4. Helen, The Original Faces (Kranky). If The Original Faces sounds jarring, it’s because we’ve become so accustomed to Liz Harris unadorned, in her Grouper birthday suit: spare instrumentation, stripped down vocals, a re-energized microwave doubling as a narrative climax. Helen, her trio with drummer Jim Bindeman and bassist/guitarist Scott Simons, shuffles very deliberately in a very different direction. This is un-mastered, masticated shoegazing gauze-rock so cloudy and art-damaged that hooks and vocals splinter and refract almost the instant they’re birthed. Anybody claiming to understand what Faces is actually about after a listen or three is a liar; it’s been part of my regular rotation for months now, and I wouldn’t even hazard a guess. All I know is that I’m game for Helen to pulverize me, again and again and again; it’s like tumbling into a dimension where the practice cassettes some dogged yet doomed trio from 1989 play simultaneously, on repeat, for all eternity. Even the basslines slay. —RC
5. Oneohtrix Point Never, Garden of Delete (Warp). Oh, Danny Lopatin—is there anything you can’t do? Garden of Delete is more “interesting” as a concept record than a record that’s actually moving or fun to listen to, but it still beats anything else made by an electronic musician in 2015. Replica and R Plus Seven were both moving and interesting, whereas Garden of Delete is simply punishing most of the time, yet still immensely rewarding as an intellectual exercise. Why rate a record I’m never in the mood to listen to so high? Well, it feels like Lopatin is just getting started, and while some albums and bands might’ve garnered more of my attention, none of them are doing anything as radical or new as Lopatin, and it’s a pleasure to be wrapped around his knuckles once again, even if I’d prefer a prettier path next time around. —NS
6. Bully, Feels Like (Columbia). Speedy Ortiz’s Sadie Dupuis noted that indie rock in 2015 felt like a “Girls Club.” And she’s right: the best records were female-fronted. Dilly Dally called up the whiskey-soaked growl of Shane MacGowan; Diet Cig reconstructed twee-punk through a millennial lens; Downtown Boys brought politics back into punk with their debut, Full Communism. No band was more captivating, though, than Bully. Feels Like, their Steve Albini-approved LP, is a visceral, hook-heavy jolt of pop-grunge. Lead singer Alicia Bognanno—who also wrote and produced the album—howls over the record’s 11 songs, which collectively just pass the 30-minute mark. Bognanno’s voice gets most of the attention, but her lyrics are just as powerful. She conveys the all-consuming weight of anxiety with specific, intimate details that stick in your mind. The album’s centerpiece, “Trying,” collects that anxiety, bottles it, then watches it explode in a volcano of self-doubt and societal expectations. —BS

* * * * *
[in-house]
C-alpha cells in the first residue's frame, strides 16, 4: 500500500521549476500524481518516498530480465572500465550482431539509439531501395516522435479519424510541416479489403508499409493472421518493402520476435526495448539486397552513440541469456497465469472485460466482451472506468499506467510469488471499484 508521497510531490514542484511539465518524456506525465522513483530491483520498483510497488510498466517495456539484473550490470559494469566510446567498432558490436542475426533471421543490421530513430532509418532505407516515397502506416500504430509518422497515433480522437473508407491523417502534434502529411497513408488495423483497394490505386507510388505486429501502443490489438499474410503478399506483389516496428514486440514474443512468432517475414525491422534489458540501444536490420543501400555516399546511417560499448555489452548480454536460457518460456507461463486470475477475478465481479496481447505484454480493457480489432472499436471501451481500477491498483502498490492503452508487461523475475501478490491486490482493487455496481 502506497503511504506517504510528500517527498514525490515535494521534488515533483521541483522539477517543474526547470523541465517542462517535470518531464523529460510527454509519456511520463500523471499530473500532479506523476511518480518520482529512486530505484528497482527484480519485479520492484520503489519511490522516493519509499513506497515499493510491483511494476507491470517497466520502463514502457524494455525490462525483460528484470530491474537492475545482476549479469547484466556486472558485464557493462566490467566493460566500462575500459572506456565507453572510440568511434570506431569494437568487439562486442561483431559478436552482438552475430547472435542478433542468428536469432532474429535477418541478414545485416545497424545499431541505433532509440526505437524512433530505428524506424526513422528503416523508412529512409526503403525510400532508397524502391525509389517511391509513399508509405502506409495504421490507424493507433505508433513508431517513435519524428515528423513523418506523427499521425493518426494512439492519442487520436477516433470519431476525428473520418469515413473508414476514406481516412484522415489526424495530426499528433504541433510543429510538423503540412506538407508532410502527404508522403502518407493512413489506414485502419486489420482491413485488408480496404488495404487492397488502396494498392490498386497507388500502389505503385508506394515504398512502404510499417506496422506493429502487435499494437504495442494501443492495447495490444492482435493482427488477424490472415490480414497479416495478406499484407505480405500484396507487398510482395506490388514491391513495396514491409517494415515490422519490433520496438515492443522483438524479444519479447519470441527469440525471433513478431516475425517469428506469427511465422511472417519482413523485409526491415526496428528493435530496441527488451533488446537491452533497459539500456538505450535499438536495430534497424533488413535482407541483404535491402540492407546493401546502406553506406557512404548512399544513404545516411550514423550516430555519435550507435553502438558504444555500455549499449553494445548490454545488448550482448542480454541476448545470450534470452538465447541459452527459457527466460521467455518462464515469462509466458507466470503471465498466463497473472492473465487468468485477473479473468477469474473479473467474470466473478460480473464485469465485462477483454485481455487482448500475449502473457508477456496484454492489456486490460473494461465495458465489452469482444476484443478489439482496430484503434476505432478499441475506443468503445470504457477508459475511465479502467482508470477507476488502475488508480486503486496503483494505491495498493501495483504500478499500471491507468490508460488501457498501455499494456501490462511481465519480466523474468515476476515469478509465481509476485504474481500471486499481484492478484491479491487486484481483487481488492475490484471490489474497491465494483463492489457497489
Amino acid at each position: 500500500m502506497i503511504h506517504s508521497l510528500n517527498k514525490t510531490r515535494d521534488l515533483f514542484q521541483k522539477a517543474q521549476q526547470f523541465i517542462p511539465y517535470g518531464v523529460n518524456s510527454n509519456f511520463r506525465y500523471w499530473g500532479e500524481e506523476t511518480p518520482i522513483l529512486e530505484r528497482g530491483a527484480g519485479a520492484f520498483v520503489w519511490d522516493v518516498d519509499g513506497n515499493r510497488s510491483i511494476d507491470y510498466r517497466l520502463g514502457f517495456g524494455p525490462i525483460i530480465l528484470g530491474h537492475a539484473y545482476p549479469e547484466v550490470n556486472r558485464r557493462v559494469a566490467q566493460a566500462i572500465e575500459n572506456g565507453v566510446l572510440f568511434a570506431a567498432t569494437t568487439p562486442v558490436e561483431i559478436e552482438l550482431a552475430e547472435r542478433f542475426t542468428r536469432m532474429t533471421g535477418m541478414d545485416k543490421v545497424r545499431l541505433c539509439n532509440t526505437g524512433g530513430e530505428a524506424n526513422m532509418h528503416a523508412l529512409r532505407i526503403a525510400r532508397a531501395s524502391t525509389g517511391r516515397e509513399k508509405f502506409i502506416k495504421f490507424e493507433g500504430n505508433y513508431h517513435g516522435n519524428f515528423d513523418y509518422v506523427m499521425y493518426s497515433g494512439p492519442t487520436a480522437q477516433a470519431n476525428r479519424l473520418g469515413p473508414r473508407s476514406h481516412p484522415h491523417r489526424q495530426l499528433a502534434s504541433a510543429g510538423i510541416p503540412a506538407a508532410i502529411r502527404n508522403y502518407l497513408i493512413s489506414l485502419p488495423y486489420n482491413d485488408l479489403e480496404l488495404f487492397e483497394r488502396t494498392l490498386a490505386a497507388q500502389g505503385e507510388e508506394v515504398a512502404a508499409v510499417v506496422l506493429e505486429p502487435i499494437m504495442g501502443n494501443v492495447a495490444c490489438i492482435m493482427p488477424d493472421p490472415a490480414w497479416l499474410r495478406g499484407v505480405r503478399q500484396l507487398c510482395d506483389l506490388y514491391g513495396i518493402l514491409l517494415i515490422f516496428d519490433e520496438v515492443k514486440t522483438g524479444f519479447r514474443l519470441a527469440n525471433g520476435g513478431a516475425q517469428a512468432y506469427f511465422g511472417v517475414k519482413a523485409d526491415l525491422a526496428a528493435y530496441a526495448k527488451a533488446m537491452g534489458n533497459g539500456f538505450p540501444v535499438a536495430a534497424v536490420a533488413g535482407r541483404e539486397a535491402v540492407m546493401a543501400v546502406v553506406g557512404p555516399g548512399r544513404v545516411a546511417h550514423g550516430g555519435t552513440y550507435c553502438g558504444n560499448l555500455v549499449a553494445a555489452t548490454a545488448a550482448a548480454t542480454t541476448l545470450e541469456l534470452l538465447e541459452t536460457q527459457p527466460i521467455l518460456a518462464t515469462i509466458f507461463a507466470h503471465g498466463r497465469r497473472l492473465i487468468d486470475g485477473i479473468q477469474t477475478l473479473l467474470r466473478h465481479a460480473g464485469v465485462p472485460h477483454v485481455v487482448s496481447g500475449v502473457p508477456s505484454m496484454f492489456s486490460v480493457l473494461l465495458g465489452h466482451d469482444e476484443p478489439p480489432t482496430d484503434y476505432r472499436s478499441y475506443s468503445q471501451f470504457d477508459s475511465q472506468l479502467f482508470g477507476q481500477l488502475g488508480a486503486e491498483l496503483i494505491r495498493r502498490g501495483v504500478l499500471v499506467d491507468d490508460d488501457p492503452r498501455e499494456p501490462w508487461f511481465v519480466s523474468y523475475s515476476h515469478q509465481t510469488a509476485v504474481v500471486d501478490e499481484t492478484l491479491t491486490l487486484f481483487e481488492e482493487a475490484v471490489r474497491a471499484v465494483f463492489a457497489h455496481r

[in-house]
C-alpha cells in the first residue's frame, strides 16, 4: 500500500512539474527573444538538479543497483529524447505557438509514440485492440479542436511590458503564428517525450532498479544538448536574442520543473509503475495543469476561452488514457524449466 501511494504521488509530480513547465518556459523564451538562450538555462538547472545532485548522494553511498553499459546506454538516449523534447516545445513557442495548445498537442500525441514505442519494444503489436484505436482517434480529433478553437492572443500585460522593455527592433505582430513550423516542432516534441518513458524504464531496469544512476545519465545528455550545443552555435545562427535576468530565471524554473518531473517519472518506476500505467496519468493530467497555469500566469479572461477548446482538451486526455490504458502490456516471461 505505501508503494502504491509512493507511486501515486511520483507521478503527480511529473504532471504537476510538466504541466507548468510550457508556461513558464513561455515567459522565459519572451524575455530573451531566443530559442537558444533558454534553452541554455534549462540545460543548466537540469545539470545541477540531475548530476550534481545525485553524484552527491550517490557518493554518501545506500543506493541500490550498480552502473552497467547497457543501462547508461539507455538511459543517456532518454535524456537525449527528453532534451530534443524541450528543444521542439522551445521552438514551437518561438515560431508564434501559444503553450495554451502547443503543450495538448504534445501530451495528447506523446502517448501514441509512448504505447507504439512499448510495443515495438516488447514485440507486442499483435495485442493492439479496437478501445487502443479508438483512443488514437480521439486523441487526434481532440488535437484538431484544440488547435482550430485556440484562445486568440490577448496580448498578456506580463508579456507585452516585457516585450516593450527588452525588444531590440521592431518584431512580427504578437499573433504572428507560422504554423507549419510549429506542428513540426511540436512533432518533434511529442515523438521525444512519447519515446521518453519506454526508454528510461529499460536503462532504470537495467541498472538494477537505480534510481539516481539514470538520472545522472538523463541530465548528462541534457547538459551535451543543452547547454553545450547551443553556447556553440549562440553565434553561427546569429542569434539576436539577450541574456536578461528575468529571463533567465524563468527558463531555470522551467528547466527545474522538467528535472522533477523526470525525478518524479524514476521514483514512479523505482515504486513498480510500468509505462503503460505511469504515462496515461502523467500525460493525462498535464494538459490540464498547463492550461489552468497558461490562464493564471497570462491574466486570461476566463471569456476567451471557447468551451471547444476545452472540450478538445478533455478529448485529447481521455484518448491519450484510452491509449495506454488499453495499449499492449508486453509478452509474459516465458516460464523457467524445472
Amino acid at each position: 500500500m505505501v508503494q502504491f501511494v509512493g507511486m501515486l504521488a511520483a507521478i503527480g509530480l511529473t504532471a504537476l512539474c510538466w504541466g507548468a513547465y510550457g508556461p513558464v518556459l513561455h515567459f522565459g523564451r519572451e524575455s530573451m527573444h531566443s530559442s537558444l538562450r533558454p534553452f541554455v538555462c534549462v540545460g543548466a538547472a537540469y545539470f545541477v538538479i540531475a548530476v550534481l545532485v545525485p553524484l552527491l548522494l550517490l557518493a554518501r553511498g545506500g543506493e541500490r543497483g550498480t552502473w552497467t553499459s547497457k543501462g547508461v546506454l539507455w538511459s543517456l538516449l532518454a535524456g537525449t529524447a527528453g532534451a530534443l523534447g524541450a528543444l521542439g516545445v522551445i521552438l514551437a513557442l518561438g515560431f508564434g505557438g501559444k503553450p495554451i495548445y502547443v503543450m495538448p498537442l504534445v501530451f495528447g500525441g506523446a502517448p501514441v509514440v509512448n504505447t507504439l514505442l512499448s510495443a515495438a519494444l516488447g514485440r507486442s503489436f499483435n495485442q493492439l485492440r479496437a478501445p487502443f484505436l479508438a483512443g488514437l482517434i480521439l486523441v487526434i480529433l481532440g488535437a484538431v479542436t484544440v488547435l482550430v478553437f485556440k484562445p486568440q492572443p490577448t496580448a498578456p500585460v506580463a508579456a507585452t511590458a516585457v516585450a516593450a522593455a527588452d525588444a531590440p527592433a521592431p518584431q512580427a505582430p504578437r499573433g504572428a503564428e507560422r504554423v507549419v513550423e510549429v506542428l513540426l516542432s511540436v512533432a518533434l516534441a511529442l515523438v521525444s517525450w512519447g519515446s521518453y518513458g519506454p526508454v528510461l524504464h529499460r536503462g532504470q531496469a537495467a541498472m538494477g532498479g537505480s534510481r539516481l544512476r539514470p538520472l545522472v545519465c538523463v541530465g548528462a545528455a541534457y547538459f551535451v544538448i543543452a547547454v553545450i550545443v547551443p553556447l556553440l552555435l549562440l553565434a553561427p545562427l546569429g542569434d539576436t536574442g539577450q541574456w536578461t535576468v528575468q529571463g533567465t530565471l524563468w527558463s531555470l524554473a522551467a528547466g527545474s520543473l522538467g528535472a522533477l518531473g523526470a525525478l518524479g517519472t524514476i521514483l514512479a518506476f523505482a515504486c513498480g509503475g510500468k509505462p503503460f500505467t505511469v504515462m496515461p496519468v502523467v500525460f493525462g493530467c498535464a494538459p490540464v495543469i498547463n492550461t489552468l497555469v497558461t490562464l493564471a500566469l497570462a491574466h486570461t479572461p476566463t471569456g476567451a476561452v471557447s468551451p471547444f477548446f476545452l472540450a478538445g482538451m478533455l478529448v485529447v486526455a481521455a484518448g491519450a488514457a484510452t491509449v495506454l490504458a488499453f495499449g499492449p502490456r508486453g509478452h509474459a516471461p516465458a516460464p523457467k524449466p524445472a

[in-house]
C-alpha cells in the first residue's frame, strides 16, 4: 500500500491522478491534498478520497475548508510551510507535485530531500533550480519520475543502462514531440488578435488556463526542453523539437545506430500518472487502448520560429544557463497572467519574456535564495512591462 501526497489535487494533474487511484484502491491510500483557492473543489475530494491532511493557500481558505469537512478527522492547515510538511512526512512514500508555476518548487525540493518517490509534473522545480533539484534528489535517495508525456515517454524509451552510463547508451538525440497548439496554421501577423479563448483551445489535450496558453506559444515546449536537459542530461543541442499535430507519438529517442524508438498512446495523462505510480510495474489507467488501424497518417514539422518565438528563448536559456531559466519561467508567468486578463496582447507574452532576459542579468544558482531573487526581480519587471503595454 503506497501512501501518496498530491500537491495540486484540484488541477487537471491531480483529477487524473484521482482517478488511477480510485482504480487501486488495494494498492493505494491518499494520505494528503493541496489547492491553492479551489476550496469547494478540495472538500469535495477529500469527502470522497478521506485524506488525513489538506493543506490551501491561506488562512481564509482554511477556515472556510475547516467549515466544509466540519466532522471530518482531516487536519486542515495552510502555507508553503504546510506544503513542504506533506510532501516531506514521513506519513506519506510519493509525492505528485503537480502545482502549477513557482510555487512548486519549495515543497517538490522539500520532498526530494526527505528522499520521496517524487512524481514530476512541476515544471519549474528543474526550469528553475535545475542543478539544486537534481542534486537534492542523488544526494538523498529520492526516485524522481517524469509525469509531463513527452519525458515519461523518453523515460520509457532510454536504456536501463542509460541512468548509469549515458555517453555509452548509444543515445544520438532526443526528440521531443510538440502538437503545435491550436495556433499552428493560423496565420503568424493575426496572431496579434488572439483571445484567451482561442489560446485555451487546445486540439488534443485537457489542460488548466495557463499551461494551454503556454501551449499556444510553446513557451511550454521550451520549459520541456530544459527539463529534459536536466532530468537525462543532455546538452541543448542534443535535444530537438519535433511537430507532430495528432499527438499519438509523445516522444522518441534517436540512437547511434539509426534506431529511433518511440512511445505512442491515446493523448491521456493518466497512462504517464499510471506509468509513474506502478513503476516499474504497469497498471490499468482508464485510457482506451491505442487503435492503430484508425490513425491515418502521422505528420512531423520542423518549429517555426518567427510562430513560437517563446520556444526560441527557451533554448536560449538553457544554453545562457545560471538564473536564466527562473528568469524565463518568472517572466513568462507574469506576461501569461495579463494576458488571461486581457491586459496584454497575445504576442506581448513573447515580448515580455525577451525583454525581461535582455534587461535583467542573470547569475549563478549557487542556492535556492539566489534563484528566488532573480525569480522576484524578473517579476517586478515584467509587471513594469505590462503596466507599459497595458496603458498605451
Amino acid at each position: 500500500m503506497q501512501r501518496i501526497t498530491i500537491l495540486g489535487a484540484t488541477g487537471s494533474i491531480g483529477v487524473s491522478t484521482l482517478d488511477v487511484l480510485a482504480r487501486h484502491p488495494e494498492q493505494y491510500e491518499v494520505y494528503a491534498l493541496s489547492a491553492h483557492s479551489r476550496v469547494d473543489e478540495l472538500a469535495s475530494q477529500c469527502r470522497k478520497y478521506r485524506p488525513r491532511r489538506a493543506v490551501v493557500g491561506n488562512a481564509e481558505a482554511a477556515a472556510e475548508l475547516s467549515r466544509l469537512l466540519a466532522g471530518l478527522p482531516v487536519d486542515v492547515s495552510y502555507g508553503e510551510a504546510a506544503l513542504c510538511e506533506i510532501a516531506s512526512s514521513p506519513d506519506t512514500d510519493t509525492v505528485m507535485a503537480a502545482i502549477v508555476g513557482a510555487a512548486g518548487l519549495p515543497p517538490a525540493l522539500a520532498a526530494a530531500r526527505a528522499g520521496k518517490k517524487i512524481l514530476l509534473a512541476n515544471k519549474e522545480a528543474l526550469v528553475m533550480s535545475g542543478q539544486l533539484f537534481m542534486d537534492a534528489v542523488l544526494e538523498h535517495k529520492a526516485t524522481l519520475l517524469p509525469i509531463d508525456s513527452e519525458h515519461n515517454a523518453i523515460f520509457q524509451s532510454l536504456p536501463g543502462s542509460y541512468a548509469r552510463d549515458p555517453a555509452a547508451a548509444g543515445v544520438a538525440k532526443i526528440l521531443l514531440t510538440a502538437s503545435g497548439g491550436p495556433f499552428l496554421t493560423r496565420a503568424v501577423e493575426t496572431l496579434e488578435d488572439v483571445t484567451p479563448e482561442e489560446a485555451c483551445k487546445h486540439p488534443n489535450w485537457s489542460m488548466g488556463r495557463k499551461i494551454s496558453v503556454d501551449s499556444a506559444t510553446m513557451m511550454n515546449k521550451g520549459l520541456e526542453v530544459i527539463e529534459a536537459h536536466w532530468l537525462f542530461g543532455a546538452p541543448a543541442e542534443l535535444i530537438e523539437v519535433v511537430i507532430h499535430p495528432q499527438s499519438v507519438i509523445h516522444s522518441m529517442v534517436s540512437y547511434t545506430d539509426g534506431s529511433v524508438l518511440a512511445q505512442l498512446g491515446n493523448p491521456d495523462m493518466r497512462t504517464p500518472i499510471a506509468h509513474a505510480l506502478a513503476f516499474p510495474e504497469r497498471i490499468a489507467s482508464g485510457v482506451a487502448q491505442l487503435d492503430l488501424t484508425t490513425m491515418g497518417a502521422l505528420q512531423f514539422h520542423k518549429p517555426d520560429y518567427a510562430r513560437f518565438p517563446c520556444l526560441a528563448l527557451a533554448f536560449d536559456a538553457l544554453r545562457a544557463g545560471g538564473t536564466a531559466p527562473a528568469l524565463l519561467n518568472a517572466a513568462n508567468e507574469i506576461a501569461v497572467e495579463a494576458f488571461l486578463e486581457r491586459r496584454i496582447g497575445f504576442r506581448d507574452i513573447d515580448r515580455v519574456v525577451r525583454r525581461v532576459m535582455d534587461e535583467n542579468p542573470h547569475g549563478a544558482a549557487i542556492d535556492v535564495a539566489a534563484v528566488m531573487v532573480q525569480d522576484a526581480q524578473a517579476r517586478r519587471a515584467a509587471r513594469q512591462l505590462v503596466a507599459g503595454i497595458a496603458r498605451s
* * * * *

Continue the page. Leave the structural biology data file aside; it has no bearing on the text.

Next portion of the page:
7. Panda Bear, Panda Bear Vs The Grim Reaper (Domino). Animal Collective’s Merriweather Post Pavilion was the fourth in a string of masterworks that made the band living legends and secured their status as the most important band of the aughts. Since that high in 2009, they’ve been able to spread out and enjoy the fruits of their labor. Panda Bear Meets the Grim Reaper follows four disappointing core and satellite records from the Collective: the debut of Avey Tare’s Slasher Flicks last year, Panda Bear’s Tomboy in 2011, and, from Animal Collective, Centipede Hz in 2012 and the boring visual album ODDSAC in 2010. Noah “Panda Bear” Lennox’s fourth record is his best yet, a culmination of everything he’s explored on his own so far, and it sets the stage for another great era for AC. They don’t have to break up like the Beatles to be the Beatles of their time.
When Lennox followed his future wife to Lisbon, Portugal in 2004, he nearly broke up the band: “Bros,” from Person Pitch, was a bubbly broadside directed towards Josh “Deakin” Dibb, who told his bandmate “bros before hoes.” It’s an incredibly bitter and passive-aggressive lyric buried beneath sunshine-y samples and golden harmonies, but Lennox has always been Eeyore in the barn—a broody Lennon setting his swipes beneath McCartney-esque music. Grim Reaper is a tour de force, a one-man carnival of melancholy from one of the most brilliant songwriters of his generation. I feel privileged to live through their run; Lennox is our Lennon. —NS